DIFFERENCES BETWEEN VOLUNTEERS AND NONVOLUNTEERS IN A HIGH-DEMAND SELF-RECORDING STUDY
Psychological Reports, 1998, 83, 199-210. ÓPsychological Reports 1998
BRADLEY M. WAITE
Central Connecticut State University
ROBERT C. CLAFFEY
University of North Carolina at Charlotte
Connecticut Valley Hospital and Yale University School of Medicine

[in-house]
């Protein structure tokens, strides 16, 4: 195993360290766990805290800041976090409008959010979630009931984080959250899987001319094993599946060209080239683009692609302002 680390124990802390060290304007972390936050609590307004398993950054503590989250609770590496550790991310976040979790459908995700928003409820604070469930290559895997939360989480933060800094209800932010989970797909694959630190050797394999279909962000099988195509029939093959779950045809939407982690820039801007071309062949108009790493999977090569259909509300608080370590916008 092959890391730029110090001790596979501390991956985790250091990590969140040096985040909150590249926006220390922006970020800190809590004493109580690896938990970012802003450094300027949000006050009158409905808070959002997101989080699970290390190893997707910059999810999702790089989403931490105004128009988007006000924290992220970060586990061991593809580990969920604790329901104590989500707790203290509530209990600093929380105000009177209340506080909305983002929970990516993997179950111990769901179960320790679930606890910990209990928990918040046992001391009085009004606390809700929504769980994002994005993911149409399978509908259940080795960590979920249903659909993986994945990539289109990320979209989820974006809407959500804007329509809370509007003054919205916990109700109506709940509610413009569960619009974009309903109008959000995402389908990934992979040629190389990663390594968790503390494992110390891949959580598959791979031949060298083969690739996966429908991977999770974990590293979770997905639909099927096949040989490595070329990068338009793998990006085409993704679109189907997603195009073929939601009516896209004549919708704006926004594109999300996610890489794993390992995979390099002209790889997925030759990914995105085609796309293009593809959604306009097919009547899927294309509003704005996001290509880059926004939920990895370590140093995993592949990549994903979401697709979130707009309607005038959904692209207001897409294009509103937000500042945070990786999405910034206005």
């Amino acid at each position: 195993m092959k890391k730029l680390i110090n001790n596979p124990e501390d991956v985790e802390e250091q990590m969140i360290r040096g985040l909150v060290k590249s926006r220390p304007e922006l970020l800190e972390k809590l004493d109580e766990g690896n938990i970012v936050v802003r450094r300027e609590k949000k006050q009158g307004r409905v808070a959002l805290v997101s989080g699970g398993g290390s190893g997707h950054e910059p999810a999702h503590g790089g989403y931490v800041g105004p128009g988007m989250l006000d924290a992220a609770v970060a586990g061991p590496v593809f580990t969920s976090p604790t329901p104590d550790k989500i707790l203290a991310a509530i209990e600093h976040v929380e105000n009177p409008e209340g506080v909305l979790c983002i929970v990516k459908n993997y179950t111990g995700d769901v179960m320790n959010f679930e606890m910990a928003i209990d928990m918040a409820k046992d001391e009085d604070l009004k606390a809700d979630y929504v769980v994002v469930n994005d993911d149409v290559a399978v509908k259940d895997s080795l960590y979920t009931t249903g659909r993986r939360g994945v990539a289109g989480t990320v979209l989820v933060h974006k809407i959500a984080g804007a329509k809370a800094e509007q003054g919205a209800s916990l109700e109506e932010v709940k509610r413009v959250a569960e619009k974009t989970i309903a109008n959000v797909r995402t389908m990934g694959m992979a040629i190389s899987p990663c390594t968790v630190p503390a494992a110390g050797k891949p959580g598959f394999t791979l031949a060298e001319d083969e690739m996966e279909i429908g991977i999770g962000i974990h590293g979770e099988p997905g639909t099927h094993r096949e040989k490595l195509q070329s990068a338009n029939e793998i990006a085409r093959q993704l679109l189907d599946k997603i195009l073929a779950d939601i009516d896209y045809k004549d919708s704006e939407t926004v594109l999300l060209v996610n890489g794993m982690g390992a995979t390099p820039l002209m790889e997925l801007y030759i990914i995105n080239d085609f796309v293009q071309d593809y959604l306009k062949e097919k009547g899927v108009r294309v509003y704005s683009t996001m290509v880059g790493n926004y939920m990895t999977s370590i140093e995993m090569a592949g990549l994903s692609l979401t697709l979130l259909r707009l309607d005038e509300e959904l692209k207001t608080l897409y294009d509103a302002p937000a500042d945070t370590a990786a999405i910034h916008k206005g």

Research combining time- or event-sampling techniques with diary methods in naturalistic settings has become increasingly popular in recent years. Advantages of such procedures include the enhancement of the ecological validity of the research as compared to traditional laboratory studies and the elimination of the bias in retrospective recall of traditional diary studies. However, such research places a relatively high demand on participants' time, effort, and willingness to self-report and self-disclose. To examine whether this demand influences the decision to volunteer, participants in a week-long Experience Sampling Method study were compared with persons who declined to participate. Potential differences between the groups were assessed for personality, adjustment, and demographic variables. Analyses indicated that the volunteers, as compared to the nonvolunteers, were less anxious, less likely to employ pathological defensive styles, and overall were a better-adjusted group. The results may reflect a tendency of more poorly adjusted individuals to avoid volunteering for research which they perceive may cause them to experience greater stress and anxiety.